Almost since the start, mankind has needed ways to measure distances and weights. Certain activities required a clear establishment of distances. Construction, travel and commerce are just a few examples of the importance of systems of measurement in daily life. 

Digits, inches and steps

The first civilizations developed a system to estimate distances based on the human body. After all, using a unit that you always have with you is especially practical for measuring something when necessary. As is logical, this system presented two problems. In the first place, the diversity of human body shapes impeded any possibility of standardization. But in addition, over the course of millenia, different societies used different units of measure, which impeded the passage of measuring distances from one society to another. 

In the third millennium before Christ, the Egyptians already had their own unit to measure distances, the cubit. This unit does not correspond strictly to the arm bone, but went from the elbow to the tip of the ring finger. For smaller measures,  there was the distance between the tip of the little finger and that of the thumb (the span); the width of the palm of the hand (a palm or the sixth part of the span); and the thickness of the ring finger (the digit, or one twenty-fifth of the cubit). The official measure for use in building was the royal cubit, equal to one cubit and a palm (in other words, seven palms). 

With the passage of time, the units of measurement of the Egyptians evolved, and the Romans and Greeks inherited the foot as a unit of length. The passage of some units based on arms to others based on feet continues to be  a mystery today. 

The Roman foot was already divided into inches (unciae), which with the passage of the centuries would give rise to one of the units of the Imperial system still used in some countries. Thus one foot was divided into 12 unciae and 16 digits. To these measurements the Romans added a larger unit, the step, equal to five feet, which could be used as the mille passus (1,000 steps or 5,000 feet). This mille passus was used during the expansion of the Roman Empire to set the lengths of the Roman roads by placing stone indicators (milliards) every thousand steps. 

For centuries, the Roman foot was the basic unit of measurement, in spite of the fact that its length varied between different geographic areas. It’s calculated now that a Roman foot would have been 29.62 centimeters.

The measuring stick

In the Iberian Peninsula during the Medieval and even Modern eras, the basic measure of length was the vara (3 feet). The problem with varas was the same one as with feet: their length varied. Finally, in 1801, it was established that the vara de Burgos (equal to 0.835905 meters) was the single basic official measure. During the second half of the 18th century, roads built in Spain by the State had been measured in leagues (leguas), which is the distance that a person can walk in an hour. This was done so that any person could measure and communicate distances. The problem is that each person walked at a different speed, and that each road offered different difficulties.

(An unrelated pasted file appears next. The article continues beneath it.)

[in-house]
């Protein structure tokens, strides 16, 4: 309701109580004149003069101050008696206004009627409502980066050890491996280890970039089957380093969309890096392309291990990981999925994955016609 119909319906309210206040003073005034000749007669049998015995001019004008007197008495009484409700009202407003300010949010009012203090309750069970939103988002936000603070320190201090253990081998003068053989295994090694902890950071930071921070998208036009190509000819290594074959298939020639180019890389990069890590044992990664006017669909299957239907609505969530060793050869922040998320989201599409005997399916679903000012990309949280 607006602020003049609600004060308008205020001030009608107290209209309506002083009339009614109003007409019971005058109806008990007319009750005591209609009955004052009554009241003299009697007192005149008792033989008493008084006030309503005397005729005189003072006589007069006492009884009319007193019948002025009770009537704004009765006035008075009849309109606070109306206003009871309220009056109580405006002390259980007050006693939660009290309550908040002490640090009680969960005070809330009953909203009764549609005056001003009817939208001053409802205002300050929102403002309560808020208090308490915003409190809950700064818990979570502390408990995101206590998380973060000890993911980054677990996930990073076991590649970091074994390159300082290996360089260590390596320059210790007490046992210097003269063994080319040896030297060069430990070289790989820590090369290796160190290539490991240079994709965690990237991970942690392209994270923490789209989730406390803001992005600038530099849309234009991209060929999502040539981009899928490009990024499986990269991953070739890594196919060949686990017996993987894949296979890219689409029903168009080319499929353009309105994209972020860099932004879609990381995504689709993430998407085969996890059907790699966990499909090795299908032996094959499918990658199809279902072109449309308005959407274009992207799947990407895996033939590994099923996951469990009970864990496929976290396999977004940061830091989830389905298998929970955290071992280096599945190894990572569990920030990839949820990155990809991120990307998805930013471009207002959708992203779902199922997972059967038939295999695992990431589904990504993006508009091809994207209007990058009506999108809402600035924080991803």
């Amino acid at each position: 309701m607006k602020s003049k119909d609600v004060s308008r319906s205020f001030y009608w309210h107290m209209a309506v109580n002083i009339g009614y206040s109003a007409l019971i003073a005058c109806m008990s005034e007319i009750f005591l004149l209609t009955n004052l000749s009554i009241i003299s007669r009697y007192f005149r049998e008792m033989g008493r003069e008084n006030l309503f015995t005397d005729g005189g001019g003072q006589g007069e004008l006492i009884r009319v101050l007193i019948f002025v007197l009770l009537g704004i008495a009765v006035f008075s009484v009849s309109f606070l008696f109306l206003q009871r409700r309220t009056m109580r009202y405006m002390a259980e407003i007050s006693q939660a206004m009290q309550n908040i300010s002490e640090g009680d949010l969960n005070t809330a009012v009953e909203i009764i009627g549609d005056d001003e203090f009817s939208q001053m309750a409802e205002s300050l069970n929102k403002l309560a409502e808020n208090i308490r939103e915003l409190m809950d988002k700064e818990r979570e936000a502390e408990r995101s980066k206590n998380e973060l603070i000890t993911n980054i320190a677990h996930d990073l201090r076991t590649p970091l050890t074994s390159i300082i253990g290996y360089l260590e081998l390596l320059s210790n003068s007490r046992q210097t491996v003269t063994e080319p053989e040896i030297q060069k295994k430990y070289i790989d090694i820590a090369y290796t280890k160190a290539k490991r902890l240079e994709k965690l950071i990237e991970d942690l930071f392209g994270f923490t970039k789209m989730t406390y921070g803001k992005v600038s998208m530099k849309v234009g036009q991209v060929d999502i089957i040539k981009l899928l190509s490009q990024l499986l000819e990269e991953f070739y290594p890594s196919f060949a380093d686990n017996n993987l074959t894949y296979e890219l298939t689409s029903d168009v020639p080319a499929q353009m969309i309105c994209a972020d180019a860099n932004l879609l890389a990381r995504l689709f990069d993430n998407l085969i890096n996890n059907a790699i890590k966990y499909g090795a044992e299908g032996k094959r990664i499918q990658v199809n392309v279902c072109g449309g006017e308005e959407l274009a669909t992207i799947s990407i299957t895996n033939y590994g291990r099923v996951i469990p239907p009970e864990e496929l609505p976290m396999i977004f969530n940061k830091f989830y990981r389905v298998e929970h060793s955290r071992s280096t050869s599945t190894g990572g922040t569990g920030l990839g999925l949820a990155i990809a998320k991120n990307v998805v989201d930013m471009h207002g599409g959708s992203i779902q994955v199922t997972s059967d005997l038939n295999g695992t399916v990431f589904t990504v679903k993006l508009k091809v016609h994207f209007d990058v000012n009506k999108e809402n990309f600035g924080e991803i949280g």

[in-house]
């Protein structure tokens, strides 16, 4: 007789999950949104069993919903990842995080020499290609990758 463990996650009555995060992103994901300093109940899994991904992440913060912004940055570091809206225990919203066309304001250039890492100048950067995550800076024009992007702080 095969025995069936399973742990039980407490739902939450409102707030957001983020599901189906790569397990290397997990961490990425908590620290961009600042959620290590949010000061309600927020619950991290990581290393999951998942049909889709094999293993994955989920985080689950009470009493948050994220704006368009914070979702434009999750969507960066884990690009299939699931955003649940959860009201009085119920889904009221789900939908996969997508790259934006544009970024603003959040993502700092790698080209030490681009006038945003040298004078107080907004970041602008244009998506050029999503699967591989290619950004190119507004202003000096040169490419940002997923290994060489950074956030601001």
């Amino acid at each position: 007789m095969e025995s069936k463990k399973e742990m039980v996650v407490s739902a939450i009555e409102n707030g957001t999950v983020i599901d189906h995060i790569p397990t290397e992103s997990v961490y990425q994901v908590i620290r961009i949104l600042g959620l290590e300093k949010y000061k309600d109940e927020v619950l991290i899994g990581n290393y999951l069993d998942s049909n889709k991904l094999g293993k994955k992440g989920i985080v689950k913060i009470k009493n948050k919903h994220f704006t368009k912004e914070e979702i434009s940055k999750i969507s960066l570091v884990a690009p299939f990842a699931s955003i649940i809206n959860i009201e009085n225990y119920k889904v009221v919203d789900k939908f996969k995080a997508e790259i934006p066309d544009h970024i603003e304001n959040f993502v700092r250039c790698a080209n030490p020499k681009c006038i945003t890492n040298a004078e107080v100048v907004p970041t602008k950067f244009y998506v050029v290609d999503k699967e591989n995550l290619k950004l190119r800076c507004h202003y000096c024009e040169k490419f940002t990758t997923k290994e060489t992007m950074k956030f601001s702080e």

With the arrival of industrialization, it was necessary to unify measures on an international scale. During the XVII century, the first discussions were held in Europe about doing this. After a full century of discussion, in 1791 France proposed adopting the meter as the basic unit, using the distance of the meridian between the North Pole and the Equator as reference. Thus a meter would be 1/10,000,000 of that distance. 

Nowadays the decimal-based metric system has been widely adopted all over the world, with the exception of three countries –the United States, Liberia and Myanmar– which use the Imperial system (miles, feet, inches) and the United Kingdom, which uses a combination of both systems. 


Standardization of the decimal-based metric system

In Spain, the decimal-based metric system was adopted in 1849. The basic unit was the meter and it would be marked depending on the fixed geographic measurement adopted in the rest of the countries that share the SMD (“one ten-millionth of the shortest distance from the North Pole to the Equator”).

The standard that defined the meter as a function of geographical land distances was maintained until 1960. In the General Conference on Weights and Measures of that year, it was replaced by a more exact measurement, based on the wavelengths of the orange-red light emitted by a krypton-86 lamp in a vacuum.  This reference was maintained until 1983, when advances in laser technology made it possible for a measurement that was even more exact, and which defined a meter as “the length of the path traveled by light in a vacuum in 1299 792 458 of a second.

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Today the predominant system the world over is the metric one. Its principal advantage as against the Imperial system is that it’s easier to use because the correspondence between all the different units is based on the number 10. But in spite of its generalized use, it is important to give some deserved credit to the Imperial system. Even though on occasion it’s clumsier to use, the fact that its units subdivide into 12 instead of 10 offers certain advantages. Thus, while a distance based on the SMD only offers two round numbers when divided into parts (in 2 or 5), one based on the Imperial system can be easily divided into 2, 3, 4 and 6 parts. 

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